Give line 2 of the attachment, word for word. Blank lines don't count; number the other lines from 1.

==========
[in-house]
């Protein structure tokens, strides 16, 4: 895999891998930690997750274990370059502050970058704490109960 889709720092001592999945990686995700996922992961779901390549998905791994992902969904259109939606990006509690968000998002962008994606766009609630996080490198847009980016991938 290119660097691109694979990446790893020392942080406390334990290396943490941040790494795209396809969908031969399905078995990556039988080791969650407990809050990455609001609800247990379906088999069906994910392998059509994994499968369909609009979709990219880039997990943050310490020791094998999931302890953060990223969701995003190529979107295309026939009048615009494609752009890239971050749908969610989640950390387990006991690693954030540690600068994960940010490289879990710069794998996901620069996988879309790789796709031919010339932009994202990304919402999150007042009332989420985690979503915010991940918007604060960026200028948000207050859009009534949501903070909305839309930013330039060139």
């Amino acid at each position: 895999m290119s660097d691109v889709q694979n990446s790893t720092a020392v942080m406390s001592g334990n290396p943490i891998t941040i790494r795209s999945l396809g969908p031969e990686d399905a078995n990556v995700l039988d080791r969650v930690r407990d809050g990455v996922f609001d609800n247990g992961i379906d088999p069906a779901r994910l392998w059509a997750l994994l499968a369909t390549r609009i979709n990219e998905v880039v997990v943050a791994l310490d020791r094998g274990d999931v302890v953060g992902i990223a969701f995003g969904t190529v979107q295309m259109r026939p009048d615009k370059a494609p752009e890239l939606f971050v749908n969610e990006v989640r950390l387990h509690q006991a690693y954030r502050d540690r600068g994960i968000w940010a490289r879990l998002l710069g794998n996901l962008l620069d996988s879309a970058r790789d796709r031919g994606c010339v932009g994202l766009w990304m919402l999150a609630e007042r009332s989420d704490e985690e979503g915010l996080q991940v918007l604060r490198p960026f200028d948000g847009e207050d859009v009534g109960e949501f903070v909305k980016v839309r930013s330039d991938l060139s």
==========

């Protein structure tokens, strides 16, 4: 895999891998930690997750274990370059502050970058704490109960 889709720092001592999945990686995700996922992961779901390549998905791994992902969904259109939606990006509690968000998002962008994606766009609630996080490198847009980016991938 290119660097691109694979990446790893020392942080406390334990290396943490941040790494795209396809969908031969399905078995990556039988080791969650407990809050990455609001609800247990379906088999069906994910392998059509994994499968369909609009979709990219880039997990943050310490020791094998999931302890953060990223969701995003190529979107295309026939009048615009494609752009890239971050749908969610989640950390387990006991690693954030540690600068994960940010490289879990710069794998996901620069996988879309790789796709031919010339932009994202990304919402999150007042009332989420985690979503915010991940918007604060960026200028948000207050859009009534949501903070909305839309930013330039060139």